Voters say ‘No’ to Measure M
June 03, 2014 11:27 pm
Erin Lennon firstname.lastname@example.org
After months of debate, Santa Barbara County voters went to the polls on Tuesday to decide whether or not to make Measure M law.
With all precincts reporting Tuesday night, 51.29 percent of voters said no to Measure M, according to unofficial returns that included vote-by-mail ballots.
Approximately 48.71 percent of voters voted for the measure.
Had more than 50 percent of voters approved Measure M, the County Facilities Maintenance Ordinance, the county would have been required to keep all of its public roads, parks and buildings in their current condition, which would have required an additional $9 million for road maintenance and an additional $8 million or more for parks and building upkeep annually.
The measure would have kept the county’s more than $340 million deferred maintenance backlog from growing, but Measure M was not designed to shrink that backlog.
The ordinance was proposed by 4th District Supervisor Peter Adam, who earned a spot on the Board of Supervisors in 2012 after campaigning to improve the condition of the county’s infrastructure.
“This organization is a big ship,” said Adam in a previous interview about Measure M. “It costs a lot to keep it running. If you don’t pay the minimum payments, it gets worse.”
The measure came up against strong opposition from Adam’s fellow supervisors and from county department leaders, especially those dealing with public safety. Measure M’s opponents argued that the extra millions required for maintenance would have come from the county’s general fund, which is about $217 million, or about a quarter of the county’s more than $800 million budget. More than 60 percent of that discretionary fund currently goes to public safety. Those opposed to Measure M worried that the measure could put the upcoming 376-bed Northern Branch Jail at risk. The new jail will require about $17.5 million a year in ongoing funding from the county.
“The North County jail is not signed, sealed and delivered yet, and it won’t be until this fall after this vote,” said 5th District Supervisor Steve Lavagnino, during an earlier interview about Measure M. But Adam and his fellow Measure M supporters said that wasn’t accurate.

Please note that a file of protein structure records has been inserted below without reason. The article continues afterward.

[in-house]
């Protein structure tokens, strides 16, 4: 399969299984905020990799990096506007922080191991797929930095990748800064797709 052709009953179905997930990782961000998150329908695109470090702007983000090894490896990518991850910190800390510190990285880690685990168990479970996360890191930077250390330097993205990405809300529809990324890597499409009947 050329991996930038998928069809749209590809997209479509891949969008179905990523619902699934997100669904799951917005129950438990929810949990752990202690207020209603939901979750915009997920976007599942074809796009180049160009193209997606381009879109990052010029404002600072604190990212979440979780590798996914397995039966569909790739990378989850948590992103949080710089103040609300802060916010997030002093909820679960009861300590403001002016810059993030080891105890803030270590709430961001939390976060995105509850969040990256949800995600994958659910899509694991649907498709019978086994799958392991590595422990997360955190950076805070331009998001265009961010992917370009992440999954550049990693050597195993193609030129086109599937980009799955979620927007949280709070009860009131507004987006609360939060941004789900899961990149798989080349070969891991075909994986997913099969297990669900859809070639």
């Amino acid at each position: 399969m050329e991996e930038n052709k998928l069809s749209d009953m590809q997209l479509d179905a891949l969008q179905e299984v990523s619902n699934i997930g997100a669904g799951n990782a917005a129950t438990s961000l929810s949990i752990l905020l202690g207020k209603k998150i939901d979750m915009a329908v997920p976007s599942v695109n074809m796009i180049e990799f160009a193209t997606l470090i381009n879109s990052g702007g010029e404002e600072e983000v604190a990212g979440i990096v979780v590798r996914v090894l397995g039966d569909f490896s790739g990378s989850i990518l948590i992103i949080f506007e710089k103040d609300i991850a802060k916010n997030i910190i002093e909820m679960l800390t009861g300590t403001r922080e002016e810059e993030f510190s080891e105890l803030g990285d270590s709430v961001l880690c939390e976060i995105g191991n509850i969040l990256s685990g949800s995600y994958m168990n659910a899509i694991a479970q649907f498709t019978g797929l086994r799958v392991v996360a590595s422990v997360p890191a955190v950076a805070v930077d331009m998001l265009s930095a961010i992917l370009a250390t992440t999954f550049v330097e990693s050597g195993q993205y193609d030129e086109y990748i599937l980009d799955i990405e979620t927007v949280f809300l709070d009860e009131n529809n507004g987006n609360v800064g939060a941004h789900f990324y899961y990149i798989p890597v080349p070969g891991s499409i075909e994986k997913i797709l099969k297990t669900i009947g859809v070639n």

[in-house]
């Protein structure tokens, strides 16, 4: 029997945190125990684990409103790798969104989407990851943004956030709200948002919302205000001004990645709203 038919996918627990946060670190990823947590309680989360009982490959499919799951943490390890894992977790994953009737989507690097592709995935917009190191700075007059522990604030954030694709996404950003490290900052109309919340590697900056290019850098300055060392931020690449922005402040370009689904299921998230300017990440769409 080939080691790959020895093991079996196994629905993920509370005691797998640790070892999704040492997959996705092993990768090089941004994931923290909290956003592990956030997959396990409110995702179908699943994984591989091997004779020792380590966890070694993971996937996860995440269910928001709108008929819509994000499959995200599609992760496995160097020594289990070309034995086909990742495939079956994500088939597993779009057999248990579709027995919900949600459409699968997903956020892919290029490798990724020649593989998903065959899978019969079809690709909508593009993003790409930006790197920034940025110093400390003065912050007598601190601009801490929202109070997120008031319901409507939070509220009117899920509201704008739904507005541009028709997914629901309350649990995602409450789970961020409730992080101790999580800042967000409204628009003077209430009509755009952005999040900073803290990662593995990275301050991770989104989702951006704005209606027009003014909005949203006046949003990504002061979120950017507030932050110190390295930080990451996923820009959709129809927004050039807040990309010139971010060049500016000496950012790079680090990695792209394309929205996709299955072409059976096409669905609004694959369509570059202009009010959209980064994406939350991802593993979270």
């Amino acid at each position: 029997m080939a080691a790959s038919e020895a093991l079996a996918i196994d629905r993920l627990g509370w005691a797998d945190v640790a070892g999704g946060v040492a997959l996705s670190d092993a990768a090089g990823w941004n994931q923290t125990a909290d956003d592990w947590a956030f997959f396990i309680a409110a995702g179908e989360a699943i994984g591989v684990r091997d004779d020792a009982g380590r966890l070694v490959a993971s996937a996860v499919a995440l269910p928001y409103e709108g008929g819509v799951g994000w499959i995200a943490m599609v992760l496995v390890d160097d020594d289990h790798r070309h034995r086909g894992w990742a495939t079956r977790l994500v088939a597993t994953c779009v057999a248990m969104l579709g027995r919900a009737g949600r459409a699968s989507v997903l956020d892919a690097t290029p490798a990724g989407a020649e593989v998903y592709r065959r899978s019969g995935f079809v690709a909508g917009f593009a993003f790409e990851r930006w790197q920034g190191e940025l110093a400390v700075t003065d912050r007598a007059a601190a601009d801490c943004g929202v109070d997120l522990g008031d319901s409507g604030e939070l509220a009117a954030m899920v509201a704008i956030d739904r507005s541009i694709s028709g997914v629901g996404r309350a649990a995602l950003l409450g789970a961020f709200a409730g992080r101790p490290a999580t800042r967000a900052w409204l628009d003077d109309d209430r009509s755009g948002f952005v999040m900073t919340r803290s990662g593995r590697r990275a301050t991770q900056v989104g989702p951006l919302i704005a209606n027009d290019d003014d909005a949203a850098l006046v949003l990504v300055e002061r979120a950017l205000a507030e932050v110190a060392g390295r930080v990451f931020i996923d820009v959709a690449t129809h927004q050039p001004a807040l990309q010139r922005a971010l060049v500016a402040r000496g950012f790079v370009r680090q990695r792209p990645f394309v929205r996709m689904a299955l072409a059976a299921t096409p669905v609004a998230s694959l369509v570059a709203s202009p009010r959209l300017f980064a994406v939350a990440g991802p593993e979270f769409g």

According to Adam, Measure M would have required the county to adjust spending rather than make cuts. He said nothing was going to jeopardize the North County jail, which had been in the works for decades.
“This ordinance requires that the county’s elected officials give roads, parks and buildings the priority they deserve,” wrote Adam in his official argument in favor of Measure M. The argument was also signed by former county supervisors Willy Chamberlain and Tom Urbanske.
Measure M’s opponents would like to see a phased-in approach to increasing the county’s maintenance funding, with 1st District Supervisor Salud Carbajal suggesting that upwards of 25 percent of the county’s future growth each year be allocated to maintenance.
“The voters, in a close vote, decided to entrust the Board of Supervisors to come up with a viable solution for our infrastructure,” said Carbajal after the votes came in on Tuesday night. He noted that the significant number of pro-Measure M votes showed the public’s interest in investing in the county’s holdings.
Former Santa Barbara County CEO Mike Brown outlined a six-pronged strategy to fund Measure M. Not only did he suggest allocating a portion of the county’s annual new revenue to maintenance, but he also suggested non-programmatic cuts and having the county collect funding left over when departments are under budget, as well as other strategies.
Currently, the county’s Pavement Condition Index score places the county’s roads in the at-risk category, and the county’s parks and buildings are in fair condition based on the Facility Condition Index.